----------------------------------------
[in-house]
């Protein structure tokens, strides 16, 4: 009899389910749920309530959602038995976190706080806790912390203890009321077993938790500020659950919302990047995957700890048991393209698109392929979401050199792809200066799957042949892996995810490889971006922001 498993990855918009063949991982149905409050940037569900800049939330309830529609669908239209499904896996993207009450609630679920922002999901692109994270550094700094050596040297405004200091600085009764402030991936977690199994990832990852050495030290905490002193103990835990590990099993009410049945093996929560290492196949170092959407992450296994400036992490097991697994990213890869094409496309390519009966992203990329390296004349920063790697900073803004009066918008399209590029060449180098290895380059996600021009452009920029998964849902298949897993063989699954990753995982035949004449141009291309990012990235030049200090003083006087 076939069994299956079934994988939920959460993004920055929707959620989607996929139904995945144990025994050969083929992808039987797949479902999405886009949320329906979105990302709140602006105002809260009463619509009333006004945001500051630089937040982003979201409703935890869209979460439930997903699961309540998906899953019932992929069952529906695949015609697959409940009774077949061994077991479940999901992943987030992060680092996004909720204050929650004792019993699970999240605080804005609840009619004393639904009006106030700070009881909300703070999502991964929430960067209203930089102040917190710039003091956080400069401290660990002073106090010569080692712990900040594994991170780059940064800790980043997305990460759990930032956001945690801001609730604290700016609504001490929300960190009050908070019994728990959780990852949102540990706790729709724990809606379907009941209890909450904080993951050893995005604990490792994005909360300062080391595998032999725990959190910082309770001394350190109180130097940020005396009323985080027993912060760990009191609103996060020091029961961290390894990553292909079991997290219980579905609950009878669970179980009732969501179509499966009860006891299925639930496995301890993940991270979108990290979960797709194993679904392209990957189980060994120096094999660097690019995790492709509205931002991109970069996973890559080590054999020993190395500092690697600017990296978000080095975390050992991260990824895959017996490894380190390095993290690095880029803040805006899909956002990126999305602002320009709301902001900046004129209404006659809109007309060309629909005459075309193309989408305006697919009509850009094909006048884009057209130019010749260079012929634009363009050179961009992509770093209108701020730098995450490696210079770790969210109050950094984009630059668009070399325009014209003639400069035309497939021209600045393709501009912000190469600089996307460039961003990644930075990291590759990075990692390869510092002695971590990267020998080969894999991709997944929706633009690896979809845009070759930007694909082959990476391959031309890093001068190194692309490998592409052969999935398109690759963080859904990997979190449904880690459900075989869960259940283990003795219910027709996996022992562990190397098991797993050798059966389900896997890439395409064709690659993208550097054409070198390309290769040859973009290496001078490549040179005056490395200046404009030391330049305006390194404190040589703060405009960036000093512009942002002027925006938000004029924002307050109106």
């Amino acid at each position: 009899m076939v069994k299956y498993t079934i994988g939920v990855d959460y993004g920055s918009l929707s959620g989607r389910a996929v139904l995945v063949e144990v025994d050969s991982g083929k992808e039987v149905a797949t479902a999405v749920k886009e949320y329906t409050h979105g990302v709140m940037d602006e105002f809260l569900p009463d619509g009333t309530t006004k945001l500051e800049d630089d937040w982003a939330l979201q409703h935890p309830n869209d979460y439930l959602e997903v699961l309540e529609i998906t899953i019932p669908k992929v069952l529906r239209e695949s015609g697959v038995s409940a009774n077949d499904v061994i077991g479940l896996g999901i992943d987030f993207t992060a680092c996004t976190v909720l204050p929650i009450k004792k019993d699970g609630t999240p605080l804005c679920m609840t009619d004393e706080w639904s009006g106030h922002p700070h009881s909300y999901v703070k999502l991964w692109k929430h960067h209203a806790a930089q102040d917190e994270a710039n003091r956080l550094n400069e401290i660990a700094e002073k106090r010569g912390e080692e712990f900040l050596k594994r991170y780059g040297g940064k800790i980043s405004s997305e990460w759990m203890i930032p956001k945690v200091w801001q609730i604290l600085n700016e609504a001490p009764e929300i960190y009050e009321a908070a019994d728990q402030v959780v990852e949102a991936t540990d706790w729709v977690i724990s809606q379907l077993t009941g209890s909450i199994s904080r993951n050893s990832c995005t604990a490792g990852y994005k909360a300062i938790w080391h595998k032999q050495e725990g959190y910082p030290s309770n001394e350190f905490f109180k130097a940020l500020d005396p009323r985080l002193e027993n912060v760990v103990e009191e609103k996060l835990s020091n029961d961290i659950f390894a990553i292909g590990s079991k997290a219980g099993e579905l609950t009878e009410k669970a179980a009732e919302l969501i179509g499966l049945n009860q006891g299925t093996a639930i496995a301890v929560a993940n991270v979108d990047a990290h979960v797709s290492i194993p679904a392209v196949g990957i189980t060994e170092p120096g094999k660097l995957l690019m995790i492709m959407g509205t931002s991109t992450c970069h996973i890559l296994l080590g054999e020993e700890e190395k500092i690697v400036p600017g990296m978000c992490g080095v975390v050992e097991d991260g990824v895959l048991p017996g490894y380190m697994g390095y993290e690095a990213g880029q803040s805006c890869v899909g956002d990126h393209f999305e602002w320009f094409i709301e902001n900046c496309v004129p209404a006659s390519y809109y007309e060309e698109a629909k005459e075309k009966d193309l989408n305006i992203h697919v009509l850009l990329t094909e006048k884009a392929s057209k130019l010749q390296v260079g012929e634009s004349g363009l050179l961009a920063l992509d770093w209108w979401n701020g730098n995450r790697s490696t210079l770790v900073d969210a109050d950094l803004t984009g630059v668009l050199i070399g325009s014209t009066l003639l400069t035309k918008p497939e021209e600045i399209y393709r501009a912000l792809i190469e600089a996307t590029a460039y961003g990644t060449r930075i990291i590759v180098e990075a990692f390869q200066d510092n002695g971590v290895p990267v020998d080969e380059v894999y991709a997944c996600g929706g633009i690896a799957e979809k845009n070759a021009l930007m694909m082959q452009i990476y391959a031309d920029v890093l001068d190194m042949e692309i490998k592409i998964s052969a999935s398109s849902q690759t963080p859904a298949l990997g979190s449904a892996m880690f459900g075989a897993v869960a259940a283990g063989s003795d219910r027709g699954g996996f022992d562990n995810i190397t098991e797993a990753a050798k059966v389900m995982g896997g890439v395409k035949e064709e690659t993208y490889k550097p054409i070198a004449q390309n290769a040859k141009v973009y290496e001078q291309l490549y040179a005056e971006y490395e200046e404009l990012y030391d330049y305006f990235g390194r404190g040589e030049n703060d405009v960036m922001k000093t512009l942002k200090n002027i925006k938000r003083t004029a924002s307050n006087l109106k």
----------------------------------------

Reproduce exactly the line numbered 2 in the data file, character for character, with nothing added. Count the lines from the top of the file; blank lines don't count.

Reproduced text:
């Protein structure tokens, strides 16, 4: 009899389910749920309530959602038995976190706080806790912390203890009321077993938790500020659950919302990047995957700890048991393209698109392929979401050199792809200066799957042949892996995810490889971006922001 498993990855918009063949991982149905409050940037569900800049939330309830529609669908239209499904896996993207009450609630679920922002999901692109994270550094700094050596040297405004200091600085009764402030991936977690199994990832990852050495030290905490002193103990835990590990099993009410049945093996929560290492196949170092959407992450296994400036992490097991697994990213890869094409496309390519009966992203990329390296004349920063790697900073803004009066918008399209590029060449180098290895380059996600021009452009920029998964849902298949897993063989699954990753995982035949004449141009291309990012990235030049200090003083006087 076939069994299956079934994988939920959460993004920055929707959620989607996929139904995945144990025994050969083929992808039987797949479902999405886009949320329906979105990302709140602006105002809260009463619509009333006004945001500051630089937040982003979201409703935890869209979460439930997903699961309540998906899953019932992929069952529906695949015609697959409940009774077949061994077991479940999901992943987030992060680092996004909720204050929650004792019993699970999240605080804005609840009619004393639904009006106030700070009881909300703070999502991964929430960067209203930089102040917190710039003091956080400069401290660990002073106090010569080692712990900040594994991170780059940064800790980043997305990460759990930032956001945690801001609730604290700016609504001490929300960190009050908070019994728990959780990852949102540990706790729709724990809606379907009941209890909450904080993951050893995005604990490792994005909360300062080391595998032999725990959190910082309770001394350190109180130097940020005396009323985080027993912060760990009191609103996060020091029961961290390894990553292909079991997290219980579905609950009878669970179980009732969501179509499966009860006891299925639930496995301890993940991270979108990290979960797709194993679904392209990957189980060994120096094999660097690019995790492709509205931002991109970069996973890559080590054999020993190395500092690697600017990296978000080095975390050992991260990824895959017996490894380190390095993290690095880029803040805006899909956002990126999305602002320009709301902001900046004129209404006659809109007309060309629909005459075309193309989408305006697919009509850009094909006048884009057209130019010749260079012929634009363009050179961009992509770093209108701020730098995450490696210079770790969210109050950094984009630059668009070399325009014209003639400069035309497939021209600045393709501009912000190469600089996307460039961003990644930075990291590759990075990692390869510092002695971590990267020998080969894999991709997944929706633009690896979809845009070759930007694909082959990476391959031309890093001068190194692309490998592409052969999935398109690759963080859904990997979190449904880690459900075989869960259940283990003795219910027709996996022992562990190397098991797993050798059966389900896997890439395409064709690659993208550097054409070198390309290769040859973009290496001078490549040179005056490395200046404009030391330049305006390194404190040589703060405009960036000093512009942002002027925006938000004029924002307050109106």